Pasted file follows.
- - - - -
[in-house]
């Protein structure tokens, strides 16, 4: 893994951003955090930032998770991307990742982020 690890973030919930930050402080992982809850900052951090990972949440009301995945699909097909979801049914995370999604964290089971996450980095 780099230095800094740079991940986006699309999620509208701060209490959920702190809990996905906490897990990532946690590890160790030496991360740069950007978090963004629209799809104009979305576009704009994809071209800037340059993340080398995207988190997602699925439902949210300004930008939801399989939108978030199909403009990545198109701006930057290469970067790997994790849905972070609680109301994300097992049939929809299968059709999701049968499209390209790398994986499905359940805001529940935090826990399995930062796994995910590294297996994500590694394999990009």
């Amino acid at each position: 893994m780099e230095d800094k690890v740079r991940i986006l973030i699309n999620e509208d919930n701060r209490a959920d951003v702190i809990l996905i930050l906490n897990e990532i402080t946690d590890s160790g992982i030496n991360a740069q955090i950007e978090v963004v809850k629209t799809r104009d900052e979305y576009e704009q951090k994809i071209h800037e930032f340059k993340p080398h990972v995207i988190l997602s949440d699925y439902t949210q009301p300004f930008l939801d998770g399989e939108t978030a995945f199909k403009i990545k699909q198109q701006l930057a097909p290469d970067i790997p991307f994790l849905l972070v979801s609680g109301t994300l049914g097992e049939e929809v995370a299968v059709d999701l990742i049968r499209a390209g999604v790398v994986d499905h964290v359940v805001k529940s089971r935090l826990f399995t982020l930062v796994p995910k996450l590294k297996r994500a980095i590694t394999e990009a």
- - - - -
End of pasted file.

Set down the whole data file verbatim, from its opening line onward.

[in-house]
């Protein structure tokens, strides 16, 4: 893994951003955090930032998770991307990742982020 690890973030919930930050402080992982809850900052951090990972949440009301995945699909097909979801049914995370999604964290089971996450980095 780099230095800094740079991940986006699309999620509208701060209490959920702190809990996905906490897990990532946690590890160790030496991360740069950007978090963004629209799809104009979305576009704009994809071209800037340059993340080398995207988190997602699925439902949210300004930008939801399989939108978030199909403009990545198109701006930057290469970067790997994790849905972070609680109301994300097992049939929809299968059709999701049968499209390209790398994986499905359940805001529940935090826990399995930062796994995910590294297996994500590694394999990009």
């Amino acid at each position: 893994m780099e230095d800094k690890v740079r991940i986006l973030i699309n999620e509208d919930n701060r209490a959920d951003v702190i809990l996905i930050l906490n897990e990532i402080t946690d590890s160790g992982i030496n991360a740069q955090i950007e978090v963004v809850k629209t799809r104009d900052e979305y576009e704009q951090k994809i071209h800037e930032f340059k993340p080398h990972v995207i988190l997602s949440d699925y439902t949210q009301p300004f930008l939801d998770g399989e939108t978030a995945f199909k403009i990545k699909q198109q701006l930057a097909p290469d970067i790997p991307f994790l849905l972070v979801s609680g109301t994300l049914g097992e049939e929809v995370a299968v059709d999701l990742i049968r499209a390209g999604v790398v994986d499905h964290v359940v805001k529940s089971r935090l826990f399995t982020l930062v796994p995910k996450l590294k297996r994500a980095i590694t394999e990009a």